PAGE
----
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Resting energy expenditure of master athletes: accuracy of predictive equations and primary determinants

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Item Type:Article
Title:Resting energy expenditure of master athletes: accuracy of predictive equations and primary determinants
Creators Name:Frings-Meuthen, P. and Henkel, S. and Boschmann, M. and Chilibeck, P.D. and Alvero Cruz, J.R. and Hoffmann, F. and Möstl, S. and Mittag, U. and Mulder, E. and Rittweger, N. and Sies, W. and Tanaka, H. and Rittweger, J.
Abstract:Resting energy expenditure (REE) is determined mainly by fat-free mass (FFM). FFM depends also on daily physical activity. REE normally decreases with increased age due to decreases in FFM and physical activity. Measuring REE is essential for estimating total energy expenditure. As such, there are a number of different equations in use to predict REE. In recent years, an increasing number of older adults continue to participate in competitive sports creating the surge of master athletes. It is currently unclear if these equations developed primarily for the general population are also valid for highly active, older master athletes. Therefore, we tested the validity of six commonly-used equations for predicting REE in master athletes. In conjunction with the World Masters Athletic Championship in Malaga, Spain, we measured REE in 113 master athletes by indirect calorimetry. The most commonly used equations to predict REE [Harris & Benedict (H&B), World Health Organization (WHO), Müller (MÜL), Müller-FFM (MÜL-FFM), Cunningham (CUN), and De Lorenzo (LOR)] were tested for their accuracies. The influences of age, sex, height, body weight, FFM, training hours per week, phase angle, ambient temperature, and athletic specialization on REE were determined. All estimated REEs for the general population differed significantly from the measured ones (H&B, WHO, MÜL, MÜL-FFM, CUN, all p < 0.005). The equation put forward by De Lorenzo provided the most accurate prediction of REE for master athletes, closely followed by FFM-based Cunningham’s equation. The accuracy of the remaining commonly-used prediction equations to estimate REE in master athletes are less accurate. Body weight (p < 0.001), FFM (p < 0.001), FM (p = 0.007), sex (p = 0.045) and interestingly temperature (p = 0.004) are the significant predictors of REE. We conclude that REE in master athletes is primarily determined by body composition and ambient temperature. Our study provides a first estimate of energy requirements for master athletes in order to cover adequately athletes’ energy and nutrient requirements to maintain their health status and physical performance.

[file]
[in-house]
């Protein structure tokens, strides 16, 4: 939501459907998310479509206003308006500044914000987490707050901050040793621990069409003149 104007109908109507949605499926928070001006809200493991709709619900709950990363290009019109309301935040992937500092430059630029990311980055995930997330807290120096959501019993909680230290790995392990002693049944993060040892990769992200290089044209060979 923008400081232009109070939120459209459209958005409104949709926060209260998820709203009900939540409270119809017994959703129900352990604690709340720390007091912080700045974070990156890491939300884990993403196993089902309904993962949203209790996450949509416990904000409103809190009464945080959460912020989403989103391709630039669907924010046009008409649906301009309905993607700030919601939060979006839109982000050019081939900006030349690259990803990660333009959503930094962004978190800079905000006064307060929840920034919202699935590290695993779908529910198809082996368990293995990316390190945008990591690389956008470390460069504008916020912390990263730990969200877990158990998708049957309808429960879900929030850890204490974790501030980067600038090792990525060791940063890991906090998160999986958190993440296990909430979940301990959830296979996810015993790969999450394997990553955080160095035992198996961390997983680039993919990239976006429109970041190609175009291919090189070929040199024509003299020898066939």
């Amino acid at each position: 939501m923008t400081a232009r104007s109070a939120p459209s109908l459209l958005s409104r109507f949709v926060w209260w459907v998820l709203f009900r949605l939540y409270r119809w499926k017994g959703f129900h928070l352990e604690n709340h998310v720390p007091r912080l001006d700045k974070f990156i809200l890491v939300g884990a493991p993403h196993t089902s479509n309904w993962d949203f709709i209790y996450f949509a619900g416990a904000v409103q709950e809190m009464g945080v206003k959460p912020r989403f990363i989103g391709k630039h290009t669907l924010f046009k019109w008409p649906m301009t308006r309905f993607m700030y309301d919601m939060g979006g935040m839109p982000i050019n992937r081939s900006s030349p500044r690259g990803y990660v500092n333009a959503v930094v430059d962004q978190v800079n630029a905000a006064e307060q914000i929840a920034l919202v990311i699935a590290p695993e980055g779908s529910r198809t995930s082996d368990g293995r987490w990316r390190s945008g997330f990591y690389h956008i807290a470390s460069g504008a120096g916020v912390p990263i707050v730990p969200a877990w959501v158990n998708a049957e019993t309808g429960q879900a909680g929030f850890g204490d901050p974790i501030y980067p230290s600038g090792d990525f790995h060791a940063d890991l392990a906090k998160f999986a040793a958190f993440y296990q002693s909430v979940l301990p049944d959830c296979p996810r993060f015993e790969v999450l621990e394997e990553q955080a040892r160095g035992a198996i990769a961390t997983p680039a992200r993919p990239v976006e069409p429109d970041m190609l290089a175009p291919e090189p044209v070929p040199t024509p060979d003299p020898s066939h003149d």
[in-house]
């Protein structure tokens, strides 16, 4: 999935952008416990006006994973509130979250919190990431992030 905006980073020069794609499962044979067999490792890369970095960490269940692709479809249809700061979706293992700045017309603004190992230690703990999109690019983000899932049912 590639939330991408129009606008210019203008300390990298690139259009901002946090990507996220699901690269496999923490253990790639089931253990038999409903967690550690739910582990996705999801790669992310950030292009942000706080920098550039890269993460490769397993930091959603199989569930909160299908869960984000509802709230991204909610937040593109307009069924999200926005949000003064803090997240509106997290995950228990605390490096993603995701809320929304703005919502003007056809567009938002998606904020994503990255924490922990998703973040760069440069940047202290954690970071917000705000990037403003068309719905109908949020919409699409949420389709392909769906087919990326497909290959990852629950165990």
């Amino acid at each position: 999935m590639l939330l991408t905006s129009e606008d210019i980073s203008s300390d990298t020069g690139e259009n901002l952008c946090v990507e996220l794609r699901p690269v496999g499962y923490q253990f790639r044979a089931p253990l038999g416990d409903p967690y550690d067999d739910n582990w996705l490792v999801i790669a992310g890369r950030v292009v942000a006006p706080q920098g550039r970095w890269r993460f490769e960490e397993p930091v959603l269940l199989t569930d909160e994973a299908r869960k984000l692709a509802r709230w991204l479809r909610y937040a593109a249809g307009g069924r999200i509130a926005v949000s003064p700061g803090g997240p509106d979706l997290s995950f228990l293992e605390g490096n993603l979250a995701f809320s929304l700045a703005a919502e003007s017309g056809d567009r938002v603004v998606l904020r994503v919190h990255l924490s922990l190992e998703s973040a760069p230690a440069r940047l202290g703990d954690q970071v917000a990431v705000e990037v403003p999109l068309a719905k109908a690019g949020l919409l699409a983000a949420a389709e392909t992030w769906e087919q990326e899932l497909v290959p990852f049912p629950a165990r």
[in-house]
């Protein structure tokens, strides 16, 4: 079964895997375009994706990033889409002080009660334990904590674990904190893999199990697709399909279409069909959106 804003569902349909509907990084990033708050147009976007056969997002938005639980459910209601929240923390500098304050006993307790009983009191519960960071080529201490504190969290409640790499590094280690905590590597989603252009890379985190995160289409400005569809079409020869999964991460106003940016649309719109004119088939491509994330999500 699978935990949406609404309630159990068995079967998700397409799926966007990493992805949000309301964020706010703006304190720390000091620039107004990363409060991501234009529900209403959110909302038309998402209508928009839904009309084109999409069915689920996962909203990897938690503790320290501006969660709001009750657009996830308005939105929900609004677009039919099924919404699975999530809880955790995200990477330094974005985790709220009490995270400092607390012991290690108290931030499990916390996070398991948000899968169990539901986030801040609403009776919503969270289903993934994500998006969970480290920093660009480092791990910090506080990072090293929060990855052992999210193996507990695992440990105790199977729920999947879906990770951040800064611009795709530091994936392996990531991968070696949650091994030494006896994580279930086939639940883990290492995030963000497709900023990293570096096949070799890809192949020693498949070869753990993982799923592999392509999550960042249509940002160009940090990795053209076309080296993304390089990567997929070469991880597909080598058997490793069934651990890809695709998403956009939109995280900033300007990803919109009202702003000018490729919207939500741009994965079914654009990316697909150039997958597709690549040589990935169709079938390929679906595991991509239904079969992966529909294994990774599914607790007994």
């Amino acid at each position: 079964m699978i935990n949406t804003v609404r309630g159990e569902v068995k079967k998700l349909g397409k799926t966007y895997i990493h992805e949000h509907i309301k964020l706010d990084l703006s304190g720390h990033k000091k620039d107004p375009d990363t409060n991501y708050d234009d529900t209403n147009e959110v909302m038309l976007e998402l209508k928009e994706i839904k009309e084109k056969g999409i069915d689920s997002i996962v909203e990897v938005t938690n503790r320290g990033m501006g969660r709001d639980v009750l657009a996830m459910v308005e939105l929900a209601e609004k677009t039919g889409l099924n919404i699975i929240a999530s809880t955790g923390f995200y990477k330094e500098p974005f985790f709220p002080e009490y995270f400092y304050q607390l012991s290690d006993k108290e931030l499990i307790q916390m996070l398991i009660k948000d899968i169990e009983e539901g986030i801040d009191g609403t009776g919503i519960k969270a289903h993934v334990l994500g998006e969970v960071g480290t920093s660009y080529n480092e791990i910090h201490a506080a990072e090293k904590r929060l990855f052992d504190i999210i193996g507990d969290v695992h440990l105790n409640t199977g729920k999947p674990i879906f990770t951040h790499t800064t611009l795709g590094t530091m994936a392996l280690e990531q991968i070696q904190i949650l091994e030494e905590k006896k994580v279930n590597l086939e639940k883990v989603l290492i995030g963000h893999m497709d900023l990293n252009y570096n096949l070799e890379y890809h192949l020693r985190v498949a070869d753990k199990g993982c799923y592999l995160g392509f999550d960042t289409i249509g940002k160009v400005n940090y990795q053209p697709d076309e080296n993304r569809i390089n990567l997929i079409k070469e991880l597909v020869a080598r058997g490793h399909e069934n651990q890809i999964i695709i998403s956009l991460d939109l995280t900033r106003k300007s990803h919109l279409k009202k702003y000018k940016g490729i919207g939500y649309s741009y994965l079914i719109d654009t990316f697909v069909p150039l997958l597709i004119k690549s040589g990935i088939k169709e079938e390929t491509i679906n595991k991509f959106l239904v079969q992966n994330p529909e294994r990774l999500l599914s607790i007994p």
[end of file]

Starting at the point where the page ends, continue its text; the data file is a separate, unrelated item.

Keywords:Resting Energy Expenditure, Master Athletes, Energy Metabolism, Predictive Equation, Body Composition
Source:Frontiers in Physiology
Publisher:Frontiers Media SA
Page Range:641455
Date:22 March 2021
Official Publication:https://doi.org/10.3389/fphys.2021.641455
PubMed:View item in PubMed

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